To watch a friend begin his expedition to the International Space Station, our correspondent travels to emptiest Kazakhstan.
- By George C. Larson
- Air & Space magazine, July 2005
(Page 4 of 5)
The first light of day reveals high clouds and good weather for the launch, which is scheduled for 9:06 a.m. Because the Soyuz capsule does not have the steering capacity of the shuttle, it must be launched at a precise time in order to rendezvous with the space station. With about a half-hour before liftoff, we clamber aboard the bus again and head out to the observation site, which is surprisingly close to the slim little Soyuz, perhaps half a mile away.
The Russian words coming over a loudspeaker are indecipherable to me as the crowd spills over and around the viewing site, finding perches everywhere among the bleachers. Then, as the voice on the loudspeaker counts down in Russian, we see a flicker of light at the pad and some smoke as an umbilical swings away from the rocket. The sound takes a couple of seconds to reach us; then the roar turns to a crackle as the engines come up to full thrust, which takes a few more seconds. The hold-downs release and the Soyuz rises on a flame as bright as the sun. A plume of translucent light, blue and orange, like a huge veil as long as the rocket is tall, flickers and dances beneath the brilliant white hot spot. This really is the sports car of space vehicles. Look how fast it’s accelerating, I’m thinking; I have to force myself to remember that Leroy is aboard this thing, which is now, after maybe a minute, way up there, just a dot. He’s on his way, and the track begins to arc away from us. People are hooting and cheering, and then I can’t see a rocket anymore; I can only hear it and see its trail of white vapor.
Two days later we arrived in early morning darkness at the mission control center in the village of Korolev. In the control room a handful of technicians presided over banks of computers, and on one of the screens, we could make out the blurry image of the station getting closer. It’s hard to say exactly when we began to sense that something wasn’t right. Although there was never any excitement in the control room, we gradually became aware that the station seemed to be getting closer rather quickly. Too quickly.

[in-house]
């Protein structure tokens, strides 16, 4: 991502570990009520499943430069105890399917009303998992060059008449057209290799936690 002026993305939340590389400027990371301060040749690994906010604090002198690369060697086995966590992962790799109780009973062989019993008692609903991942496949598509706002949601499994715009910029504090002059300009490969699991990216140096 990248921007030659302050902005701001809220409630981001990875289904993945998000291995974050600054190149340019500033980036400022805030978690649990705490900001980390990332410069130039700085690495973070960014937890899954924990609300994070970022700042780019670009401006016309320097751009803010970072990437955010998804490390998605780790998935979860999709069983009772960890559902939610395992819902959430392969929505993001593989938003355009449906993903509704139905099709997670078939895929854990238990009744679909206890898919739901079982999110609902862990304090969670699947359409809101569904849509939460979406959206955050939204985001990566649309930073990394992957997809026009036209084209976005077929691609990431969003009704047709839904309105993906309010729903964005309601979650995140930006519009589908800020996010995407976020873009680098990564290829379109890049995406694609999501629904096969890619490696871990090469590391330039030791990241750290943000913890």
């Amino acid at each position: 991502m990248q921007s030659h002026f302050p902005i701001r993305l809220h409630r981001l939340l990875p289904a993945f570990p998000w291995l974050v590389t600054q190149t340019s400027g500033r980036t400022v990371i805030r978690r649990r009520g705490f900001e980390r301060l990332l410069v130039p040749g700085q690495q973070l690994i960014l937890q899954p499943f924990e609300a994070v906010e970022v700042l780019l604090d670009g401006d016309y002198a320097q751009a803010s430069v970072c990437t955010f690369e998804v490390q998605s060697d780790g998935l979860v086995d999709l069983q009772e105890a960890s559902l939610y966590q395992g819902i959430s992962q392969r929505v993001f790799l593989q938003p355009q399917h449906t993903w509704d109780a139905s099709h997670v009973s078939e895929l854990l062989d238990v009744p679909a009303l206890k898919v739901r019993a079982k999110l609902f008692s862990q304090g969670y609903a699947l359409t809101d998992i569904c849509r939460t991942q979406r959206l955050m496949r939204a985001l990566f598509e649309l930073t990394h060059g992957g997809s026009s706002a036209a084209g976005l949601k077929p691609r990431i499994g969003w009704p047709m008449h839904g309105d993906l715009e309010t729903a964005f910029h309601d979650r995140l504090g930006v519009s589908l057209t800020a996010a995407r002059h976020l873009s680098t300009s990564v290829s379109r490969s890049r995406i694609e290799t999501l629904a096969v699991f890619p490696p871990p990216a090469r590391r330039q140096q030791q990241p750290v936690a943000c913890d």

Then the station receded on the screen. Within minutes, NASA officials reported that the closing velocity had been too high and that Sharipov switched from the automatic docking mode to manual, backed off, and then flew the Soyuz to a successful docking. A week later an Energia official explained that one of the Soyuz’s thrusters was functioning at only 30 percent of its rated thrust while, at the same time, a control system that measures acceleration had malfunctioned, together producing the incorrect high closing rate. An alarm had tripped at about 50 yards, he said.
Once the docking was completed, it was only minutes until video from inside the station showed the three Soyuz crew members floating through the open hatch. Leroy would be up there for six months.
Sidebar: Along for the Launch
As Leroy, Salizhan, and Yuri walk from the crew bus to their spacecraft, we stand nearby, close enough to see Leroy grin through his bubble-faced helmet. The morning is black and cold, and the rocket is lit up like a tower in a prison yard. We watch them climb the ladder up to a platform at the rocket's side, as if they are going over the wall. We are left behind, intoxicated by the privilege of being here and a little envious of their imminent kick-in-the-pants ride, the stomach jolt of weightlessness, and their god’s-eye view of Earth.
I met Leroy Chiao a few years ago, the day I moved into a house across the runway from his in an airpark near Houston. He and a friend came by to welcome me to the neighborhood. He was already slotted for a mission to command the space station and had spent a lot of time training in Russia. It was wonderful there, he said, and he loved the people.